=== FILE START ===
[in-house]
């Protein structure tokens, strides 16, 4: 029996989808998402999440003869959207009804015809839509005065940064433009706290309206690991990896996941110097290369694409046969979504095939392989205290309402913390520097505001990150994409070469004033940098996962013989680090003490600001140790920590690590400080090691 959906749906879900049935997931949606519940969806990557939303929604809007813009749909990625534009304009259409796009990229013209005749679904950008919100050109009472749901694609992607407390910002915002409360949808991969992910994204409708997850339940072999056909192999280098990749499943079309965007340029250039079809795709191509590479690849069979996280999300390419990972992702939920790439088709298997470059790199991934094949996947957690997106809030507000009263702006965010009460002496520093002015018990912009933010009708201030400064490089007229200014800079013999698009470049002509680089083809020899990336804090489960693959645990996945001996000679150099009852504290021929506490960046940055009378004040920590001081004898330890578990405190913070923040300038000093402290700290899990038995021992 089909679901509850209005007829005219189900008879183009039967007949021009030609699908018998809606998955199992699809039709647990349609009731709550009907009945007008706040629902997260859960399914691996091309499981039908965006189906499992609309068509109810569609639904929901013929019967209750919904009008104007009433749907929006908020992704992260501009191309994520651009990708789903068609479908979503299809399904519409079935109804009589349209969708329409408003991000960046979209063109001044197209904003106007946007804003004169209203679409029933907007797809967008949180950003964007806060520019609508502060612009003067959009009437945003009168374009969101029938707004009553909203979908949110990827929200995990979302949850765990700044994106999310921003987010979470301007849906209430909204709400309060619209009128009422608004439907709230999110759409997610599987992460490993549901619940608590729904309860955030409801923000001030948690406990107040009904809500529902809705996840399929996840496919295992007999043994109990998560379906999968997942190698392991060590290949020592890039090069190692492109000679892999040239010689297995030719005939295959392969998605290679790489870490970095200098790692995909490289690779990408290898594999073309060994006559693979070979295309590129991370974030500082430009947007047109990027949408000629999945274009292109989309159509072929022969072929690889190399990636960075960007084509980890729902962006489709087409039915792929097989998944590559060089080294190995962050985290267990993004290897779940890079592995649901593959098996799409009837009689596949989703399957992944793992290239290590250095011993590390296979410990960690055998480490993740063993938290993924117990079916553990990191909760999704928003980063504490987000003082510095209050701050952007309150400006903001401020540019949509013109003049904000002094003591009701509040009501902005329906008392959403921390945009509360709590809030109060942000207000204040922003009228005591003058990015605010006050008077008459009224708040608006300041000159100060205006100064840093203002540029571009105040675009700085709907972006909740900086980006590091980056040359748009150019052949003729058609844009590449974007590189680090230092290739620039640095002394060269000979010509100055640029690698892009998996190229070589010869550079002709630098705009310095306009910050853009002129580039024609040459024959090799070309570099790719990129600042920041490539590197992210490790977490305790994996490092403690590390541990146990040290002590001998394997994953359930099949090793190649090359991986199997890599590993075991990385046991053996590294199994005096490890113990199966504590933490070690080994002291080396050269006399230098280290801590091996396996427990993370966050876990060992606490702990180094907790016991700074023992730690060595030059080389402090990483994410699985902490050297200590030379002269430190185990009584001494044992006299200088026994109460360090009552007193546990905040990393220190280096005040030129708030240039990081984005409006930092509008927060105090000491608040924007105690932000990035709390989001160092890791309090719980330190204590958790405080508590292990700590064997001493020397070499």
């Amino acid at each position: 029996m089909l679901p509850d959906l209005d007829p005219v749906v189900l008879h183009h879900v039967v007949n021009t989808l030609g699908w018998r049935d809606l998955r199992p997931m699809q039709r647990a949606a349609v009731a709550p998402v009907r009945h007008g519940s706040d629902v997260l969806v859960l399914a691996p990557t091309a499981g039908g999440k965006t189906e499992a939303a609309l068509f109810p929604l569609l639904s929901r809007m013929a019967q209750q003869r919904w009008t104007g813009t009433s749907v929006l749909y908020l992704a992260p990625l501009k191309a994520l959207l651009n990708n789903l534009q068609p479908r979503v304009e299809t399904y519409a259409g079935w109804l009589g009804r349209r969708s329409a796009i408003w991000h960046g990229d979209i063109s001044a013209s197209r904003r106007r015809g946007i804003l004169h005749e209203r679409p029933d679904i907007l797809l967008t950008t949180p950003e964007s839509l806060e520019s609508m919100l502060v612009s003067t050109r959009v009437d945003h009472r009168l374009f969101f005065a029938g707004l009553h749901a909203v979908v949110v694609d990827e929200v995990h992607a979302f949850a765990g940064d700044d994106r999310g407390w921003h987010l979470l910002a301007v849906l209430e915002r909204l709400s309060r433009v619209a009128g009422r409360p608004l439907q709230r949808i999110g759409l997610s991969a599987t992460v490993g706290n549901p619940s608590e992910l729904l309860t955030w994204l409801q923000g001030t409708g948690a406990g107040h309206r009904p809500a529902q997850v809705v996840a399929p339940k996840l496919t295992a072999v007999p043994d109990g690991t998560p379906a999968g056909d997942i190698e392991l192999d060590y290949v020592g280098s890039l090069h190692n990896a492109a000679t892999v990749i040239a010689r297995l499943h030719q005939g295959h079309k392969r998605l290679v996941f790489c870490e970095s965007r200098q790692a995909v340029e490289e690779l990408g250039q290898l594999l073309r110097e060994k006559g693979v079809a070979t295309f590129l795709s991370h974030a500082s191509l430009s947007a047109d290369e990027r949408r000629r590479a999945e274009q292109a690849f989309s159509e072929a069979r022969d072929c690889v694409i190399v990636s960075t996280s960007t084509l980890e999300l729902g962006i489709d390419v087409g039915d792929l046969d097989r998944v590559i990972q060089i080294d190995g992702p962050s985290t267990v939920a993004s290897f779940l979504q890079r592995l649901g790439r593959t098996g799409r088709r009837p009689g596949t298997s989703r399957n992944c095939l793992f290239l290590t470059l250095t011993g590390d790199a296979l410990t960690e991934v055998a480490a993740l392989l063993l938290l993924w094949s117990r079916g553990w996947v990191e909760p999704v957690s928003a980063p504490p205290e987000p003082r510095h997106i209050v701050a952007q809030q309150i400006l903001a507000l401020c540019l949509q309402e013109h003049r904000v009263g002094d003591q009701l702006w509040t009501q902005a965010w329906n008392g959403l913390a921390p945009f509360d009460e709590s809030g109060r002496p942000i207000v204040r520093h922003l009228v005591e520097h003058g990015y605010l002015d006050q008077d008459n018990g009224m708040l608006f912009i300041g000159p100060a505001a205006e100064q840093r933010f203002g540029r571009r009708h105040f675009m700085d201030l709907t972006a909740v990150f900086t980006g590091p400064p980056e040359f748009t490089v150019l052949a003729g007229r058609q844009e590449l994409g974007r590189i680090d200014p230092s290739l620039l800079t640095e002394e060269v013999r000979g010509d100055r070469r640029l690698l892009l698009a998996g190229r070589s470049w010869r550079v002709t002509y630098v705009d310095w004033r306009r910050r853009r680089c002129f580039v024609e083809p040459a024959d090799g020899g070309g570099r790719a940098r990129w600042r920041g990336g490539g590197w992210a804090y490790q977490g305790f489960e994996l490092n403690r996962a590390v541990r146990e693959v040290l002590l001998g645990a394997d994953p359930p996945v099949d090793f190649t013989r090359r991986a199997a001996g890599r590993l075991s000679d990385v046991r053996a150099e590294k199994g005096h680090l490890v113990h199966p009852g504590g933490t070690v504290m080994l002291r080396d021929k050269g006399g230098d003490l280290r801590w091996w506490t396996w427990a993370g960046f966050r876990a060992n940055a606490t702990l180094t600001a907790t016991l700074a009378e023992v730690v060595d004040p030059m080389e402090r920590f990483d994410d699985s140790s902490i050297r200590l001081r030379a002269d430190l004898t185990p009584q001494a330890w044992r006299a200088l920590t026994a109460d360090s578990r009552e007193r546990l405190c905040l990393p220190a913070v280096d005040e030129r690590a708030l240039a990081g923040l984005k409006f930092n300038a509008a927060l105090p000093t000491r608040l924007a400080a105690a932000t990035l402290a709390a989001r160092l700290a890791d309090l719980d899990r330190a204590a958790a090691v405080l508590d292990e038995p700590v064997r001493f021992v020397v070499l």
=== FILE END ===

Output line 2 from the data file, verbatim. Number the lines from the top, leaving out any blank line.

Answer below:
């Protein structure tokens, strides 16, 4: 029996989808998402999440003869959207009804015809839509005065940064433009706290309206690991990896996941110097290369694409046969979504095939392989205290309402913390520097505001990150994409070469004033940098996962013989680090003490600001140790920590690590400080090691 959906749906879900049935997931949606519940969806990557939303929604809007813009749909990625534009304009259409796009990229013209005749679904950008919100050109009472749901694609992607407390910002915002409360949808991969992910994204409708997850339940072999056909192999280098990749499943079309965007340029250039079809795709191509590479690849069979996280999300390419990972992702939920790439088709298997470059790199991934094949996947957690997106809030507000009263702006965010009460002496520093002015018990912009933010009708201030400064490089007229200014800079013999698009470049002509680089083809020899990336804090489960693959645990996945001996000679150099009852504290021929506490960046940055009378004040920590001081004898330890578990405190913070923040300038000093402290700290899990038995021992 089909679901509850209005007829005219189900008879183009039967007949021009030609699908018998809606998955199992699809039709647990349609009731709550009907009945007008706040629902997260859960399914691996091309499981039908965006189906499992609309068509109810569609639904929901013929019967209750919904009008104007009433749907929006908020992704992260501009191309994520651009990708789903068609479908979503299809399904519409079935109804009589349209969708329409408003991000960046979209063109001044197209904003106007946007804003004169209203679409029933907007797809967008949180950003964007806060520019609508502060612009003067959009009437945003009168374009969101029938707004009553909203979908949110990827929200995990979302949850765990700044994106999310921003987010979470301007849906209430909204709400309060619209009128009422608004439907709230999110759409997610599987992460490993549901619940608590729904309860955030409801923000001030948690406990107040009904809500529902809705996840399929996840496919295992007999043994109990998560379906999968997942190698392991060590290949020592890039090069190692492109000679892999040239010689297995030719005939295959392969998605290679790489870490970095200098790692995909490289690779990408290898594999073309060994006559693979070979295309590129991370974030500082430009947007047109990027949408000629999945274009292109989309159509072929022969072929690889190399990636960075960007084509980890729902962006489709087409039915792929097989998944590559060089080294190995962050985290267990993004290897779940890079592995649901593959098996799409009837009689596949989703399957992944793992290239290590250095011993590390296979410990960690055998480490993740063993938290993924117990079916553990990191909760999704928003980063504490987000003082510095209050701050952007309150400006903001401020540019949509013109003049904000002094003591009701509040009501902005329906008392959403921390945009509360709590809030109060942000207000204040922003009228005591003058990015605010006050008077008459009224708040608006300041000159100060205006100064840093203002540029571009105040675009700085709907972006909740900086980006590091980056040359748009150019052949003729058609844009590449974007590189680090230092290739620039640095002394060269000979010509100055640029690698892009998996190229070589010869550079002709630098705009310095306009910050853009002129580039024609040459024959090799070309570099790719990129600042920041490539590197992210490790977490305790994996490092403690590390541990146990040290002590001998394997994953359930099949090793190649090359991986199997890599590993075991990385046991053996590294199994005096490890113990199966504590933490070690080994002291080396050269006399230098280290801590091996396996427990993370966050876990060992606490702990180094907790016991700074023992730690060595030059080389402090990483994410699985902490050297200590030379002269430190185990009584001494044992006299200088026994109460360090009552007193546990905040990393220190280096005040030129708030240039990081984005409006930092509008927060105090000491608040924007105690932000990035709390989001160092890791309090719980330190204590958790405080508590292990700590064997001493020397070499």